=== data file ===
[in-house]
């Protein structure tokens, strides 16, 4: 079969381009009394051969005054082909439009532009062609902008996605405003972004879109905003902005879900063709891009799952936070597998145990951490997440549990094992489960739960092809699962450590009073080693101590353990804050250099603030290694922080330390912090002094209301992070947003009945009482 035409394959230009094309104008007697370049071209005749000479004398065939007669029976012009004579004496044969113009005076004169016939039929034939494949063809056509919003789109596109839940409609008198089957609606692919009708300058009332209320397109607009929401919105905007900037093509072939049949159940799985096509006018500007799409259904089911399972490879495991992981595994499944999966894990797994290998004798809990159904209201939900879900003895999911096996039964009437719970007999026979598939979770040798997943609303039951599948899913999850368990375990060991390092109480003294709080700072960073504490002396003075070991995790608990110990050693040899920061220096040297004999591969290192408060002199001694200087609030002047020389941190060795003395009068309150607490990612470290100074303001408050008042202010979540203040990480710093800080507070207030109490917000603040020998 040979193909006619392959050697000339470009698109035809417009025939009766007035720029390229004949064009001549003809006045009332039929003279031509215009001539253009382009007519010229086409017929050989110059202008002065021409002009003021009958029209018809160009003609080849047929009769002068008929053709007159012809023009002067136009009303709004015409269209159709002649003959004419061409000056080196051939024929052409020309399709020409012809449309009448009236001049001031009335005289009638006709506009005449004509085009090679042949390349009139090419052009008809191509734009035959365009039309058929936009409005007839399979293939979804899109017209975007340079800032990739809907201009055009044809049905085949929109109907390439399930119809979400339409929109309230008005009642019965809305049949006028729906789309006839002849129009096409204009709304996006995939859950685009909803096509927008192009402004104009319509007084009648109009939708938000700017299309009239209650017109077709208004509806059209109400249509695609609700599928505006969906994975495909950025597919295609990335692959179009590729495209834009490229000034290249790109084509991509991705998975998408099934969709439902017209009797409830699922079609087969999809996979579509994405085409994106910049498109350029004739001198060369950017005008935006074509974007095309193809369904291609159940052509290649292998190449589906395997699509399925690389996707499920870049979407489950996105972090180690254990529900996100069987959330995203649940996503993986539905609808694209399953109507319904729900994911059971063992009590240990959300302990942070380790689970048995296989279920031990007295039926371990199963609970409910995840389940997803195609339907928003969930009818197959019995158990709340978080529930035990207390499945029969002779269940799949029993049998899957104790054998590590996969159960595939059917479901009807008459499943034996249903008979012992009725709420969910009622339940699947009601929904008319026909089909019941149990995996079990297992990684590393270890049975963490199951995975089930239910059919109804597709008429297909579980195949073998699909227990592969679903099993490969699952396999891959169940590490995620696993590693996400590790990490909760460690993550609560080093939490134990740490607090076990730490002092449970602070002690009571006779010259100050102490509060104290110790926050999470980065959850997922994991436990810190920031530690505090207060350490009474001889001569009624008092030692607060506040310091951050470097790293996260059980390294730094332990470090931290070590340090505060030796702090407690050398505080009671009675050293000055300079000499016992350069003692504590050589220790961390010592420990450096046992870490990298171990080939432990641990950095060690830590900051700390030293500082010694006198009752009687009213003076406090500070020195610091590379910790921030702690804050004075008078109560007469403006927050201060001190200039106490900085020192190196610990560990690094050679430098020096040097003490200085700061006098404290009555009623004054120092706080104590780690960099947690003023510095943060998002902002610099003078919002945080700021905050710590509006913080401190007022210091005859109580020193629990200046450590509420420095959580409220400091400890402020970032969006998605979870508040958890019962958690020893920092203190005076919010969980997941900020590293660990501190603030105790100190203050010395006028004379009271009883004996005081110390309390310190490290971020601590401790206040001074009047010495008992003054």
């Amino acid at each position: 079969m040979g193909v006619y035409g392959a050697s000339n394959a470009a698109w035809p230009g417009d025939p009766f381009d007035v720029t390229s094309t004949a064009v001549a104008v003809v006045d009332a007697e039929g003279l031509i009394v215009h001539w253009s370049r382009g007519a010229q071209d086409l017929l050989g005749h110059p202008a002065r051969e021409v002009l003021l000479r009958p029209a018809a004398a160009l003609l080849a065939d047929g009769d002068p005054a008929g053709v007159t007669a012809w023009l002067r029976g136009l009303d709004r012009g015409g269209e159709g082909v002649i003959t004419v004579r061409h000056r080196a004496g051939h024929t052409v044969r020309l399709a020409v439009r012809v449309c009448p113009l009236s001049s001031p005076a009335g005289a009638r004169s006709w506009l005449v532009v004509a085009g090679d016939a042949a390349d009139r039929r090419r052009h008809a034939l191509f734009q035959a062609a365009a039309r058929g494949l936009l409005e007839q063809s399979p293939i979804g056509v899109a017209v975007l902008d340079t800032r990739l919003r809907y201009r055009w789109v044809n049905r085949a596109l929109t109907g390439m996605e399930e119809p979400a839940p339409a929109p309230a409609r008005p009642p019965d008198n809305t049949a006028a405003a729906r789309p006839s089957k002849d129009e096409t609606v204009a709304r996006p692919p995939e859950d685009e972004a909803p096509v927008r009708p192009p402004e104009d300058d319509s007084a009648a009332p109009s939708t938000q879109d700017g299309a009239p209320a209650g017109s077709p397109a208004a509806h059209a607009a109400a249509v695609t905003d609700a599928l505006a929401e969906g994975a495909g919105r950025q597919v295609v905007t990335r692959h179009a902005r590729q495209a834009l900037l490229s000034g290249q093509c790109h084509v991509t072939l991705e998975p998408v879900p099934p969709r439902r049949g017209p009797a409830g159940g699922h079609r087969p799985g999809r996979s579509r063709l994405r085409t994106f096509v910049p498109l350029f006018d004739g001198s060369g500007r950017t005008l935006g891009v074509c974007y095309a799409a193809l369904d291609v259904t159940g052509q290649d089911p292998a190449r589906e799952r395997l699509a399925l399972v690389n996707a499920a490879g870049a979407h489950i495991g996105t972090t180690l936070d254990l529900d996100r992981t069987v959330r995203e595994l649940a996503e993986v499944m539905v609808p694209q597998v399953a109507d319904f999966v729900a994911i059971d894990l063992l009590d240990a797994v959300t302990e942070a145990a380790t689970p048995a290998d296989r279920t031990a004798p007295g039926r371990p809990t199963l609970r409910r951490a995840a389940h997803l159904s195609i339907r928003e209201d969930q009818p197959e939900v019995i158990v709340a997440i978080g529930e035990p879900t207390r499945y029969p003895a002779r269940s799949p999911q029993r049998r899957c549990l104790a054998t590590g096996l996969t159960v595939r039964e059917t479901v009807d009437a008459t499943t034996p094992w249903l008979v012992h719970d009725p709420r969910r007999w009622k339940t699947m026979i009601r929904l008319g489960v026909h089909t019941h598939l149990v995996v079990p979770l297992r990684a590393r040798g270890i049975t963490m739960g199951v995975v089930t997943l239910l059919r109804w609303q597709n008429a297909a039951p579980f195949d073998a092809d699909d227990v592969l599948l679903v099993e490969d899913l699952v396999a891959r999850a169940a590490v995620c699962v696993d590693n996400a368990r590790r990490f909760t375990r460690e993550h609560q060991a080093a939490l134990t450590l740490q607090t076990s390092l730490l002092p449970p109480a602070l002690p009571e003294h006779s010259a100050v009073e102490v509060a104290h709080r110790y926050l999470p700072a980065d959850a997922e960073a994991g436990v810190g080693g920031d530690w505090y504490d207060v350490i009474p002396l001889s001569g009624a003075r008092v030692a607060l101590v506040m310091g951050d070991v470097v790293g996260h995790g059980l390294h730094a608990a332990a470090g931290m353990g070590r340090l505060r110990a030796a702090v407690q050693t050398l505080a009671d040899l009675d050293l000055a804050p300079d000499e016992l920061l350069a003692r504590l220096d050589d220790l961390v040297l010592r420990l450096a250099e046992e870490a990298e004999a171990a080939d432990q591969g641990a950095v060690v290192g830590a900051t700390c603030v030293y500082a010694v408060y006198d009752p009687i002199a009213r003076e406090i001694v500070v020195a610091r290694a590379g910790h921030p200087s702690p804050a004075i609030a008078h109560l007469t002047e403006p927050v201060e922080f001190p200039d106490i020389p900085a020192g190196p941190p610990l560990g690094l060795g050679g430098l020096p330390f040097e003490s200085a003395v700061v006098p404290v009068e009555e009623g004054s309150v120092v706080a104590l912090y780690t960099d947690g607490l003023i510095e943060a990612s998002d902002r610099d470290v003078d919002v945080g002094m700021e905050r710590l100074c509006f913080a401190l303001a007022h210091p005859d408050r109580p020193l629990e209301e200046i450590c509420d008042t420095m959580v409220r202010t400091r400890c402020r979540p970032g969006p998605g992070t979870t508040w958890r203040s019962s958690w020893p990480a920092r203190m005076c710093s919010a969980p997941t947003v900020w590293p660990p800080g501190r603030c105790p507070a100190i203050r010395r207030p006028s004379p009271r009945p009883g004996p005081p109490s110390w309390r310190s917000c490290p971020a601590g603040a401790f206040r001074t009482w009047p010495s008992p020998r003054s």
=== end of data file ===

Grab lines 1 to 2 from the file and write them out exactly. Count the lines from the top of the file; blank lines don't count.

[in-house]
């Protein structure tokens, strides 16, 4: 079969381009009394051969005054082909439009532009062609902008996605405003972004879109905003902005879900063709891009799952936070597998145990951490997440549990094992489960739960092809699962450590009073080693101590353990804050250099603030290694922080330390912090002094209301992070947003009945009482 035409394959230009094309104008007697370049071209005749000479004398065939007669029976012009004579004496044969113009005076004169016939039929034939494949063809056509919003789109596109839940409609008198089957609606692919009708300058009332209320397109607009929401919105905007900037093509072939049949159940799985096509006018500007799409259904089911399972490879495991992981595994499944999966894990797994290998004798809990159904209201939900879900003895999911096996039964009437719970007999026979598939979770040798997943609303039951599948899913999850368990375990060991390092109480003294709080700072960073504490002396003075070991995790608990110990050693040899920061220096040297004999591969290192408060002199001694200087609030002047020389941190060795003395009068309150607490990612470290100074303001408050008042202010979540203040990480710093800080507070207030109490917000603040020998 040979193909006619392959050697000339470009698109035809417009025939009766007035720029390229004949064009001549003809006045009332039929003279031509215009001539253009382009007519010229086409017929050989110059202008002065021409002009003021009958029209018809160009003609080849047929009769002068008929053709007159012809023009002067136009009303709004015409269209159709002649003959004419061409000056080196051939024929052409020309399709020409012809449309009448009236001049001031009335005289009638006709506009005449004509085009090679042949390349009139090419052009008809191509734009035959365009039309058929936009409005007839399979293939979804899109017209975007340079800032990739809907201009055009044809049905085949929109109907390439399930119809979400339409929109309230008005009642019965809305049949006028729906789309006839002849129009096409204009709304996006995939859950685009909803096509927008192009402004104009319509007084009648109009939708938000700017299309009239209650017109077709208004509806059209109400249509695609609700599928505006969906994975495909950025597919295609990335692959179009590729495209834009490229000034290249790109084509991509991705998975998408099934969709439902017209009797409830699922079609087969999809996979579509994405085409994106910049498109350029004739001198060369950017005008935006074509974007095309193809369904291609159940052509290649292998190449589906395997699509399925690389996707499920870049979407489950996105972090180690254990529900996100069987959330995203649940996503993986539905609808694209399953109507319904729900994911059971063992009590240990959300302990942070380790689970048995296989279920031990007295039926371990199963609970409910995840389940997803195609339907928003969930009818197959019995158990709340978080529930035990207390499945029969002779269940799949029993049998899957104790054998590590996969159960595939059917479901009807008459499943034996249903008979012992009725709420969910009622339940699947009601929904008319026909089909019941149990995996079990297992990684590393270890049975963490199951995975089930239910059919109804597709008429297909579980195949073998699909227990592969679903099993490969699952396999891959169940590490995620696993590693996400590790990490909760460690993550609560080093939490134990740490607090076990730490002092449970602070002690009571006779010259100050102490509060104290110790926050999470980065959850997922994991436990810190920031530690505090207060350490009474001889001569009624008092030692607060506040310091951050470097790293996260059980390294730094332990470090931290070590340090505060030796702090407690050398505080009671009675050293000055300079000499016992350069003692504590050589220790961390010592420990450096046992870490990298171990080939432990641990950095060690830590900051700390030293500082010694006198009752009687009213003076406090500070020195610091590379910790921030702690804050004075008078109560007469403006927050201060001190200039106490900085020192190196610990560990690094050679430098020096040097003490200085700061006098404290009555009623004054120092706080104590780690960099947690003023510095943060998002902002610099003078919002945080700021905050710590509006913080401190007022210091005859109580020193629990200046450590509420420095959580409220400091400890402020970032969006998605979870508040958890019962958690020893920092203190005076919010969980997941900020590293660990501190603030105790100190203050010395006028004379009271009883004996005081110390309390310190490290971020601590401790206040001074009047010495008992003054």